Introduction

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Controller Area Network – CAN

The CAN bus started almost 35 years ago as a way to communicate between the ever increasingly complex automotive subsystems. Currently there are two versions of CAN in use: CAN 2.0A uses an 11-bit identifier and CAN 2.0B uses a 29-bit identifier. If you grew up in the early days of automobiles, everything was hard wired together, but todays cars have over 70 separate embedded systems referred to as Electronic Control Units or ECU’s. These systems often must communicate with one another and the way they do that is by using the multi-master system known as CAN bus.
To better understand why one system needs to communicate with another, in a car, here are a few examples:

    1. Hill hold function. This is when a car on a hill will not roll backward while you are waiting for a light, even if you take your foot off the brake. To accomplish this, the control unit receives information from the rotor speed sensor to know when the car is at a standstill. It also receives information from the cars tilt sensor to know when it is on a hill. Lastly, it communicates with the braking system to hold the car in place.
    2. Consumer Safety systems. A safety system involving the brakes uses input from the seat belt system to know how many seats contain passengers and if their safety belts are fastened. Some cars will not release the brakes until everyone is buckled up.

 

Let’s wire this up

Many masters can connect to the CAN Bus. The bus itself is a differential system, CAN_HI and CAN_LOW. When not in use they sit at 2.5V (for high speed CAN). When a signal is transmitted, the CAN_HI is elevated toward 5V while the CAN_LOW is pulled toward ground. There is a 120 ohm resistor used at each end of the Bus to minimize reflections.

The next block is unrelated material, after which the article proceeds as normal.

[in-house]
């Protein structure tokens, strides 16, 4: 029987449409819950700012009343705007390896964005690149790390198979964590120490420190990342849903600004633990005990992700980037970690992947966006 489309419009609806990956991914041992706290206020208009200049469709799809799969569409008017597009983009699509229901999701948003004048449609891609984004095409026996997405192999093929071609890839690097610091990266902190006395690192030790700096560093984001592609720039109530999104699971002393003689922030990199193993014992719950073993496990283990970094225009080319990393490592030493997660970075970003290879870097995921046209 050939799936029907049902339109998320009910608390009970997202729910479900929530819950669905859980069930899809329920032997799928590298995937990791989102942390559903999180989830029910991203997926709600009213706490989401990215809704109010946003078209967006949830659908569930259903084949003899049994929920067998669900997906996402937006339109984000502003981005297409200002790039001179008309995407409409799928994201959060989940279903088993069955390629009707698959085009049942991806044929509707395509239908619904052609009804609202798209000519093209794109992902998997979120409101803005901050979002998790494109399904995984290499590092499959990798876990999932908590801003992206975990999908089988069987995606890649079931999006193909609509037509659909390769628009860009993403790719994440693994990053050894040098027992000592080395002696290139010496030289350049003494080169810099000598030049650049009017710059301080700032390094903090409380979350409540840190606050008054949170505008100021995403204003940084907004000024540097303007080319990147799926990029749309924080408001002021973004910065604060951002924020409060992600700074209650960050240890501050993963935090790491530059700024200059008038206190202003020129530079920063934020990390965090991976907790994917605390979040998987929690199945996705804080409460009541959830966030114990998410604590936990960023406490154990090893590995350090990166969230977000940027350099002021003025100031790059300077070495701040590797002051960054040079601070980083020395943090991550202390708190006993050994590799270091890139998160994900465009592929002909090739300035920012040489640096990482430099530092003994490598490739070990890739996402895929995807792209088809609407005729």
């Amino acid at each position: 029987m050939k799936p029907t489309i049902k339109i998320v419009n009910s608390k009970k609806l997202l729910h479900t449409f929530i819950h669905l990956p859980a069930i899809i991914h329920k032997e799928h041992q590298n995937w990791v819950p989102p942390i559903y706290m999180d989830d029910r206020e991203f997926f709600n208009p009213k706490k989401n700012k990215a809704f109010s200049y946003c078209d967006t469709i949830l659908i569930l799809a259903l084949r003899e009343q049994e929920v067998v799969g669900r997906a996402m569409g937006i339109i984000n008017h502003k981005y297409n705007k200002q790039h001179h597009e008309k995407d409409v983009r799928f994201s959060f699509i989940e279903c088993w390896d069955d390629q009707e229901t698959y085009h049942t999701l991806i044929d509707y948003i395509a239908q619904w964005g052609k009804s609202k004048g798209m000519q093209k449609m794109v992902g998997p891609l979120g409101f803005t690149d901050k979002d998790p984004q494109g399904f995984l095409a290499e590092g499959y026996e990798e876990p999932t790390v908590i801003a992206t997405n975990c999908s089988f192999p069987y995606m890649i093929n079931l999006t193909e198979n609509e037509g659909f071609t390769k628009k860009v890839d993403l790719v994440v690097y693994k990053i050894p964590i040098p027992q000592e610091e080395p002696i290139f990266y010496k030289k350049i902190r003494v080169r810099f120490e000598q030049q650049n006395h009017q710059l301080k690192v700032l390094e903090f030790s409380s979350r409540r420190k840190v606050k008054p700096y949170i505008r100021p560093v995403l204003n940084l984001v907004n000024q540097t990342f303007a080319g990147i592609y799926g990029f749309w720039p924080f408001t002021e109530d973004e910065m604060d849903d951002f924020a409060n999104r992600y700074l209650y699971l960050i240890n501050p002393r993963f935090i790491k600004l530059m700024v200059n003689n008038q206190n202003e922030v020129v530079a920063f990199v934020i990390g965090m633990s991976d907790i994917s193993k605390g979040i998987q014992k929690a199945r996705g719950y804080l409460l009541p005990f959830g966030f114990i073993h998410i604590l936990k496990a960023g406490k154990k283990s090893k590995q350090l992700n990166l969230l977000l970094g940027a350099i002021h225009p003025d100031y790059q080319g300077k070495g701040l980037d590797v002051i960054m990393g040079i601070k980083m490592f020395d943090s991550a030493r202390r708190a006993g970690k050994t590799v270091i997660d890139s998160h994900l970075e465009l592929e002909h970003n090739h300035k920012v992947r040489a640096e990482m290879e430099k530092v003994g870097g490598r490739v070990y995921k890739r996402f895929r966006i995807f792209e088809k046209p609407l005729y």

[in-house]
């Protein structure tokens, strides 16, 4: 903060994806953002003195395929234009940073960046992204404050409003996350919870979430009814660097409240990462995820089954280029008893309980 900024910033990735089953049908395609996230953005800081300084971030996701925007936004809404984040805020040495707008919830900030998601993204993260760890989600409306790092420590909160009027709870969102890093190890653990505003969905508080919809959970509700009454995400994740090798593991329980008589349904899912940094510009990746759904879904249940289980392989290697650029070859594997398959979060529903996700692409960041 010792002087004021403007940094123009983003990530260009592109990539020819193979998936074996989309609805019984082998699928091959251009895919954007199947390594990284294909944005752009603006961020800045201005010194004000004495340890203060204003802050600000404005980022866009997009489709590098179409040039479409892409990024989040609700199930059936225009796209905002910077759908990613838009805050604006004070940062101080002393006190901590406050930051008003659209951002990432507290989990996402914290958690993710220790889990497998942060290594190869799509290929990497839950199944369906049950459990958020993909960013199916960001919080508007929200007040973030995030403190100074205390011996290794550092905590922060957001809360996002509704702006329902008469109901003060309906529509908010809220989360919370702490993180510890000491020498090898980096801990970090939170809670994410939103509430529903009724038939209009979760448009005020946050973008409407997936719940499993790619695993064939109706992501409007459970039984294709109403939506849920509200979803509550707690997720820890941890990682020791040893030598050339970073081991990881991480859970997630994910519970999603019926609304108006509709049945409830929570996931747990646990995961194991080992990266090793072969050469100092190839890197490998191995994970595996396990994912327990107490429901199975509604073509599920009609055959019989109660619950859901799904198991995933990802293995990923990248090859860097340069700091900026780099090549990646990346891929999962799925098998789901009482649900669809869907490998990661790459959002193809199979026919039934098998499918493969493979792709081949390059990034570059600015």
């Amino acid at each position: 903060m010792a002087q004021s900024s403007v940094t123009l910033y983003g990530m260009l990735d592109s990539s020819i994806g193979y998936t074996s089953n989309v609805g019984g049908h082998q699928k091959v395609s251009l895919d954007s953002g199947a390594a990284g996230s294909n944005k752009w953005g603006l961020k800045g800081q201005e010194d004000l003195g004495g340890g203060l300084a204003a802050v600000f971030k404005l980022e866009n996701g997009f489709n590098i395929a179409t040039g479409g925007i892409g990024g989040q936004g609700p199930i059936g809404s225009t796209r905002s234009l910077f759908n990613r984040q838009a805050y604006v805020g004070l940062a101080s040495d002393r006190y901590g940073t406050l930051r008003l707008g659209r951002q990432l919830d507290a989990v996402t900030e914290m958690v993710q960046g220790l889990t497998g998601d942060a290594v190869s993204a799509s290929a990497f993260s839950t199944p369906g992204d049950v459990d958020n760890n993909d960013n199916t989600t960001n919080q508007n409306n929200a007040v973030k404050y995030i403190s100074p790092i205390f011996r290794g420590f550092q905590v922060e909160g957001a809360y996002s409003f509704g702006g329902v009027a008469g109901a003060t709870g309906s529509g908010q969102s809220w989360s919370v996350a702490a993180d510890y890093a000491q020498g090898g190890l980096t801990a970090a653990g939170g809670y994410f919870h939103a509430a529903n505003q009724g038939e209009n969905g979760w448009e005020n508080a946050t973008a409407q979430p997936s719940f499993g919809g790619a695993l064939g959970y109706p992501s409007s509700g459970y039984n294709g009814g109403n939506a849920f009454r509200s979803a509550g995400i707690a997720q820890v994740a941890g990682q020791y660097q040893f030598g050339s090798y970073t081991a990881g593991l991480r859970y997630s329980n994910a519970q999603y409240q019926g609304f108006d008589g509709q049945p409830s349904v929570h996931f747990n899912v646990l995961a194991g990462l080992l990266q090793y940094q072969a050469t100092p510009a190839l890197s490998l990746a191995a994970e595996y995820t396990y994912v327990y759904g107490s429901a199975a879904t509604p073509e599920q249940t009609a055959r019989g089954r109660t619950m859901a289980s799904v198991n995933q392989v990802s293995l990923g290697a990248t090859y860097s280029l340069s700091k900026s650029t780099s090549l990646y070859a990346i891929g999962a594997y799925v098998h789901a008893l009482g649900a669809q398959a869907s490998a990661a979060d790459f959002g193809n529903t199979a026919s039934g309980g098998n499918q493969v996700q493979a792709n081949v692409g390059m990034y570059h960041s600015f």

Modern CAN Bus controllers make using can very simple. While the generation of the CAN Frame – arbitration, data length, ID, stuff bits and CRC can be daunting, all of that will be handled by the control chip and is invisible to the user, i.e., the MCU. The interface between the MCU and the CAN Controller can be serial (UART), SPI, I2C or parallel.
When you send data to the CAN controller, it does all the framing. It sets up the fields and transmits the data according to protocol. The CAN receiver strips all the required information away from the data and passes that data to the MCU.

What is bit stuffing

CAN bus is an asynchronous bus. In order to maintain synchronization with the bits, there must be a transition every so often so the controller knows how much time each bit requires. If the bits being transferred do not change often enough, every 5 bits, the controller will add a bit of the opposite polarity. These stuff bit are automatically removed by the controller on the receiving end. Thank goodness, right?

CAN Peripheral

Many modern microcontrollers have CAN peripherals as part of their feature set. When using one of these peripherals, it is not necessary to use an external CAN controller chip since that is already contained inside the MCU.

Final thoughts

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